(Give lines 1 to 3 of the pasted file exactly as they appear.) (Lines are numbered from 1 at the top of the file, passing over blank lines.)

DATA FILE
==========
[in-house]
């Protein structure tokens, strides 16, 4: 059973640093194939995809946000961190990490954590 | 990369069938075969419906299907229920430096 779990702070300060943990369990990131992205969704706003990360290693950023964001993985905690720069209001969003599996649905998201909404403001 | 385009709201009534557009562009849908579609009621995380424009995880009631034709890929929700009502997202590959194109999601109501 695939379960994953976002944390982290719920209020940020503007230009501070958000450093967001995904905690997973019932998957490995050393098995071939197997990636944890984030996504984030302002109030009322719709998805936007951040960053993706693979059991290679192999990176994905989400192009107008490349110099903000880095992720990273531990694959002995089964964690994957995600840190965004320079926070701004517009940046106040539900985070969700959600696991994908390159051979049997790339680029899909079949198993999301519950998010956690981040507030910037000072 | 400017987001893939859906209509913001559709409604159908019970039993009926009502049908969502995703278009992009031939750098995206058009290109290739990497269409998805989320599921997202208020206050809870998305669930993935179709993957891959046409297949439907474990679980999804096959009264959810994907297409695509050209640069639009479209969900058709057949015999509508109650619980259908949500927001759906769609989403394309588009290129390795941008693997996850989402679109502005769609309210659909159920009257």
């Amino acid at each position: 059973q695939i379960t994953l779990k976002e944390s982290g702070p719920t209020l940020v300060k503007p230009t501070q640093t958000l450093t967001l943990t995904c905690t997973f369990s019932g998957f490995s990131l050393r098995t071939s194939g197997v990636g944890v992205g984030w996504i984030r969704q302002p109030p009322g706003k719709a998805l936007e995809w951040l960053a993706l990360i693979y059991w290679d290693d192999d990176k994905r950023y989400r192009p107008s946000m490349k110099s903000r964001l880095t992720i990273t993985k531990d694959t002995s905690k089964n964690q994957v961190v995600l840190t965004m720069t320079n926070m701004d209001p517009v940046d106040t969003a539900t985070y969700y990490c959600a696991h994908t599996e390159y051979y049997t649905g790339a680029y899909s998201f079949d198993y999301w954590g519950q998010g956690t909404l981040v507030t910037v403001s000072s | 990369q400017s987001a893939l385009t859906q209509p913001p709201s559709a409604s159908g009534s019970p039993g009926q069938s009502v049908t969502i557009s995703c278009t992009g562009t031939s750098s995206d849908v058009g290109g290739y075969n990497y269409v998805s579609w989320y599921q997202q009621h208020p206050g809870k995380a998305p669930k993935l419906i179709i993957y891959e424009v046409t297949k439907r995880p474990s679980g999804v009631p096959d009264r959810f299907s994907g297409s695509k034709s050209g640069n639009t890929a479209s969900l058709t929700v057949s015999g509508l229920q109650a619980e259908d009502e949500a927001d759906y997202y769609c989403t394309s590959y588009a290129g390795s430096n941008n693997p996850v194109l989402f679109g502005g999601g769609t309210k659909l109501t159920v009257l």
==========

[in-house]
């Protein structure tokens, strides 16, 4: 059973640093194939995809946000961190990490954590 | 990369069938075969419906299907229920430096 779990702070300060943990369990990131992205969704706003990360290693950023964001993985905690720069209001969003599996649905998201909404403001 | 385009709201009534557009562009849908579609009621995380424009995880009631034709890929929700009502997202590959194109999601109501 695939379960994953976002944390982290719920209020940020503007230009501070958000450093967001995904905690997973019932998957490995050393098995071939197997990636944890984030996504984030302002109030009322719709998805936007951040960053993706693979059991290679192999990176994905989400192009107008490349110099903000880095992720990273531990694959002995089964964690994957995600840190965004320079926070701004517009940046106040539900985070969700959600696991994908390159051979049997790339680029899909079949198993999301519950998010956690981040507030910037000072 | 400017987001893939859906209509913001559709409604159908019970039993009926009502049908969502995703278009992009031939750098995206058009290109290739990497269409998805989320599921997202208020206050809870998305669930993935179709993957891959046409297949439907474990679980999804096959009264959810994907297409695509050209640069639009479209969900058709057949015999509508109650619980259908949500927001759906769609989403394309588009290129390795941008693997996850989402679109502005769609309210659909159920009257």
């Amino acid at each position: 059973q695939i379960t994953l779990k976002e944390s982290g702070p719920t209020l940020v300060k503007p230009t501070q640093t958000l450093t967001l943990t995904c905690t997973f369990s019932g998957f490995s990131l050393r098995t071939s194939g197997v990636g944890v992205g984030w996504i984030r969704q302002p109030p009322g706003k719709a998805l936007e995809w951040l960053a993706l990360i693979y059991w290679d290693d192999d990176k994905r950023y989400r192009p107008s946000m490349k110099s903000r964001l880095t992720i990273t993985k531990d694959t002995s905690k089964n964690q994957v961190v995600l840190t965004m720069t320079n926070m701004d209001p517009v940046d106040t969003a539900t985070y969700y990490c959600a696991h994908t599996e390159y051979y049997t649905g790339a680029y899909s998201f079949d198993y999301w954590g519950q998010g956690t909404l981040v507030t910037v403001s000072s | 990369q400017s987001a893939l385009t859906q209509p913001p709201s559709a409604s159908g009534s019970p039993g009926q069938s009502v049908t969502i557009s995703c278009t992009g562009t031939s750098s995206d849908v058009g290109g290739y075969n990497y269409v998805s579609w989320y599921q997202q009621h208020p206050g809870k995380a998305p669930k993935l419906i179709i993957y891959e424009v046409t297949k439907r995880p474990s679980g999804v009631p096959d009264r959810f299907s994907g297409s695509k034709s050209g640069n639009t890929a479209s969900l058709t929700v057949s015999g509508l229920q109650a619980e259908d009502e949500a927001d759906y997202y769609c989403t394309s590959y588009a290129g390795s430096n941008n693997p996850v194109l989402f679109g502005g999601g769609t309210k659909l109501t159920v009257l």